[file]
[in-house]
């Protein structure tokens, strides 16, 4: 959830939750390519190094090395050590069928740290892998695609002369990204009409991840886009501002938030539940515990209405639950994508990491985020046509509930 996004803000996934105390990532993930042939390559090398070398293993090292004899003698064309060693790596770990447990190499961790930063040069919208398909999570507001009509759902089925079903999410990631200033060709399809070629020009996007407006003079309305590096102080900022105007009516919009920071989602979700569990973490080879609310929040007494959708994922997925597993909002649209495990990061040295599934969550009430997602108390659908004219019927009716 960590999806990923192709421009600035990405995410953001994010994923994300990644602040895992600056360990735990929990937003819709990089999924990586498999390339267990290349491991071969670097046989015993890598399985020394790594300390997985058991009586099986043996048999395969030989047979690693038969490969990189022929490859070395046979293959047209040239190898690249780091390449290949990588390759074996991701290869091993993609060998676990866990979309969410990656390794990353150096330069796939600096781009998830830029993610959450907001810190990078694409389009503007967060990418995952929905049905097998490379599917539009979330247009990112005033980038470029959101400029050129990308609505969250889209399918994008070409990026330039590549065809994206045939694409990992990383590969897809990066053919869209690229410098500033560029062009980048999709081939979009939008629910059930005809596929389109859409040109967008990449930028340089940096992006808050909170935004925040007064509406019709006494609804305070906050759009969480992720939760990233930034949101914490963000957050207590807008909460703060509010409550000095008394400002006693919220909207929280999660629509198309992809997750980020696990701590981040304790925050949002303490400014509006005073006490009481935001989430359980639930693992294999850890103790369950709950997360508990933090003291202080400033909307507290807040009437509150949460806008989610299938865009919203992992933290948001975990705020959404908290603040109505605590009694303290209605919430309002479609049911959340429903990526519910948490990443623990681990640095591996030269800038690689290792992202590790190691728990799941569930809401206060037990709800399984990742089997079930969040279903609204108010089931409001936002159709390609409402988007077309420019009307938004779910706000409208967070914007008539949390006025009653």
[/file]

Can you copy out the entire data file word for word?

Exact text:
[in-house]
């Protein structure tokens, strides 16, 4: 959830939750390519190094090395050590069928740290892998695609002369990204009409991840886009501002938030539940515990209405639950994508990491985020046509509930 996004803000996934105390990532993930042939390559090398070398293993090292004899003698064309060693790596770990447990190499961790930063040069919208398909999570507001009509759902089925079903999410990631200033060709399809070629020009996007407006003079309305590096102080900022105007009516919009920071989602979700569990973490080879609310929040007494959708994922997925597993909002649209495990990061040295599934969550009430997602108390659908004219019927009716 960590999806990923192709421009600035990405995410953001994010994923994300990644602040895992600056360990735990929990937003819709990089999924990586498999390339267990290349491991071969670097046989015993890598399985020394790594300390997985058991009586099986043996048999395969030989047979690693038969490969990189022929490859070395046979293959047209040239190898690249780091390449290949990588390759074996991701290869091993993609060998676990866990979309969410990656390794990353150096330069796939600096781009998830830029993610959450907001810190990078694409389009503007967060990418995952929905049905097998490379599917539009979330247009990112005033980038470029959101400029050129990308609505969250889209399918994008070409990026330039590549065809994206045939694409990992990383590969897809990066053919869209690229410098500033560029062009980048999709081939979009939008629910059930005809596929389109859409040109967008990449930028340089940096992006808050909170935004925040007064509406019709006494609804305070906050759009969480992720939760990233930034949101914490963000957050207590807008909460703060509010409550000095008394400002006693919220909207929280999660629509198309992809997750980020696990701590981040304790925050949002303490400014509006005073006490009481935001989430359980639930693992294999850890103790369950709950997360508990933090003291202080400033909307507290807040009437509150949460806008989610299938865009919203992992933290948001975990705020959404908290603040109505605590009694303290209605919430309002479609049911959340429903990526519910948490990443623990681990640095591996030269800038690689290792992202590790190691728990799941569930809401206060037990709800399984990742089997079930969040279903609204108010089931409001936002159709390609409402988007077309420019009307938004779910706000409208967070914007008539949390006025009653």